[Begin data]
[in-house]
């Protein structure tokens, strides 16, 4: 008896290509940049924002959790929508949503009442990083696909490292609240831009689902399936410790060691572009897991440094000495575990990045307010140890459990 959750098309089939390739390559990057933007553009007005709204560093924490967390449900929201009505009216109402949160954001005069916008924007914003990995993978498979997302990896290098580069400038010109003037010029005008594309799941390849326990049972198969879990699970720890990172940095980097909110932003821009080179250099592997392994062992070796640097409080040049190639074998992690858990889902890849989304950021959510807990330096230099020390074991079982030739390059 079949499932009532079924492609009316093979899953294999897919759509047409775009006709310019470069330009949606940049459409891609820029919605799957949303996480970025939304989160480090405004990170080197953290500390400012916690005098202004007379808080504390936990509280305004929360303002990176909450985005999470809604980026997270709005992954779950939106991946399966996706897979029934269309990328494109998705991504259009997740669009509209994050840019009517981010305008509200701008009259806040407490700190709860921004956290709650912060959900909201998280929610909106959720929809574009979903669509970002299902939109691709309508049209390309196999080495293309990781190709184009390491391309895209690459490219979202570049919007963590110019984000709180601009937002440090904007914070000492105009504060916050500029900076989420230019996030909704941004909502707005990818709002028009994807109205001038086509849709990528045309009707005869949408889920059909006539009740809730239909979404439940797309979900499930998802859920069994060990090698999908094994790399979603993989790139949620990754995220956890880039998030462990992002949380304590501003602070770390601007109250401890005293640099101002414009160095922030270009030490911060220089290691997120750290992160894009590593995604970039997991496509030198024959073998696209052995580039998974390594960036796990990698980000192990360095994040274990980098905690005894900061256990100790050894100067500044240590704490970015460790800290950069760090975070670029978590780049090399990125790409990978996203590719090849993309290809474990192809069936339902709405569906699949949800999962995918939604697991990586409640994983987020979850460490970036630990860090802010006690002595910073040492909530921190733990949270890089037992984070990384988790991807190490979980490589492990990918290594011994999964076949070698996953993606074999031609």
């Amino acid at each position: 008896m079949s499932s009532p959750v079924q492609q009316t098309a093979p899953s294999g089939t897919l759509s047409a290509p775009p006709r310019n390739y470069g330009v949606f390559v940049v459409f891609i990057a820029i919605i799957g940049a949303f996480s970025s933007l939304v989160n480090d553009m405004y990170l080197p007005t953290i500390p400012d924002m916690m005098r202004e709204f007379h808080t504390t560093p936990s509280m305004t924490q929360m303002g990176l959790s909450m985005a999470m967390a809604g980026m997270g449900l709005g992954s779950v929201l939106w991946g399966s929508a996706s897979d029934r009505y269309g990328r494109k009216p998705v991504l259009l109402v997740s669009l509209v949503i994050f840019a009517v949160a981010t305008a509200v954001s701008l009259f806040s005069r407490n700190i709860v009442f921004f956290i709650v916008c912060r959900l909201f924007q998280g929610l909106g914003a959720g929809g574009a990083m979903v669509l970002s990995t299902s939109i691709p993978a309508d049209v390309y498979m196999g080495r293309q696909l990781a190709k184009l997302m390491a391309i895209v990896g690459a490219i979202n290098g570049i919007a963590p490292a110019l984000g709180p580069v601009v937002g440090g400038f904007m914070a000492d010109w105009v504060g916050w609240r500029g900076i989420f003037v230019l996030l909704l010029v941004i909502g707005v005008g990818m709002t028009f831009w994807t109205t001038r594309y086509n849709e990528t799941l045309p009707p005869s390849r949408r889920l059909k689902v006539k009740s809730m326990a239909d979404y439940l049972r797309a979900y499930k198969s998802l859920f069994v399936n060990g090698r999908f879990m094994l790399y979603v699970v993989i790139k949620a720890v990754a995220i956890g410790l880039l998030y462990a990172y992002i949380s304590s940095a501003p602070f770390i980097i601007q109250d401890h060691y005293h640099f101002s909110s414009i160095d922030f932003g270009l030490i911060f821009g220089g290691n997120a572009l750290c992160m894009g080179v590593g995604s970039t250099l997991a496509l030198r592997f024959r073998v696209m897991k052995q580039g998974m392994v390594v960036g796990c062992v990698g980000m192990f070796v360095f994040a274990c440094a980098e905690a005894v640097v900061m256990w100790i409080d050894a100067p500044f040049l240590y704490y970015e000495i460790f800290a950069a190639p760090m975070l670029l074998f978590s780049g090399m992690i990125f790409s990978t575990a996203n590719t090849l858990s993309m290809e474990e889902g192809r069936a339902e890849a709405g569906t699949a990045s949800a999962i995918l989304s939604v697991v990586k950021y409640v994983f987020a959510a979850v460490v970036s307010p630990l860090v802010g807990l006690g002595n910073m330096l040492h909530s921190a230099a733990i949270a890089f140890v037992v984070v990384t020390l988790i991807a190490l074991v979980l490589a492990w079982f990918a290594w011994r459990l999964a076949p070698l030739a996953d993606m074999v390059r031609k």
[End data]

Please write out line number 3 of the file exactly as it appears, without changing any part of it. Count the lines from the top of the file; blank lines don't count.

């Amino acid at each position: 008896m079949s499932s009532p959750v079924q492609q009316t098309a093979p899953s294999g089939t897919l759509s047409a290509p775009p006709r310019n390739y470069g330009v949606f390559v940049v459409f891609i990057a820029i919605i799957g940049a949303f996480s970025s933007l939304v989160n480090d553009m405004y990170l080197p007005t953290i500390p400012d924002m916690m005098r202004e709204f007379h808080t504390t560093p936990s509280m305004t924490q929360m303002g990176l959790s909450m985005a999470m967390a809604g980026m997270g449900l709005g992954s779950v929201l939106w991946g399966s929508a996706s897979d029934r009505y269309g990328r494109k009216p998705v991504l259009l109402v997740s669009l509209v949503i994050f840019a009517v949160a981010t305008a509200v954001s701008l009259f806040s005069r407490n700190i709860v009442f921004f956290i709650v916008c912060r959900l909201f924007q998280g929610l909106g914003a959720g929809g574009a990083m979903v669509l970002s990995t299902s939109i691709p993978a309508d049209v390309y498979m196999g080495r293309q696909l990781a190709k184009l997302m390491a391309i895209v990896g690459a490219i979202n290098g570049i919007a963590p490292a110019l984000g709180p580069v601009v937002g440090g400038f904007m914070a000492d010109w105009v504060g916050w609240r500029g900076i989420f003037v230019l996030l909704l010029v941004i909502g707005v005008g990818m709002t028009f831009w994807t109205t001038r594309y086509n849709e990528t799941l045309p009707p005869s390849r949408r889920l059909k689902v006539k009740s809730m326990a239909d979404y439940l049972r797309a979900y499930k198969s998802l859920f069994v399936n060990g090698r999908f879990m094994l790399y979603v699970v993989i790139k949620a720890v990754a995220i956890g410790l880039l998030y462990a990172y992002i949380s304590s940095a501003p602070f770390i980097i601007q109250d401890h060691y005293h640099f101002s909110s414009i160095d922030f932003g270009l030490i911060f821009g220089g290691n997120a572009l750290c992160m894009g080179v590593g995604s970039t250099l997991a496509l030198r592997f024959r073998v696209m897991k052995q580039g998974m392994v390594v960036g796990c062992v990698g980000m192990f070796v360095f994040a274990c440094a980098e905690a005894v640097v900061m256990w100790i409080d050894a100067p500044f040049l240590y704490y970015e000495i460790f800290a950069a190639p760090m975070l670029l074998f978590s780049g090399m992690i990125f790409s990978t575990a996203n590719t090849l858990s993309m290809e474990e889902g192809r069936a339902e890849a709405g569906t699949a990045s949800a999962i995918l989304s939604v697991v990586k950021y409640v994983f987020a959510a979850v460490v970036s307010p630990l860090v802010g807990l006690g002595n910073m330096l040492h909530s921190a230099a733990i949270a890089f140890v037992v984070v990384t020390l988790i991807a190490l074991v979980l490589a492990w079982f990918a290594w011994r459990l999964a076949p070698l030739a996953d993606m074999v390059r031609k």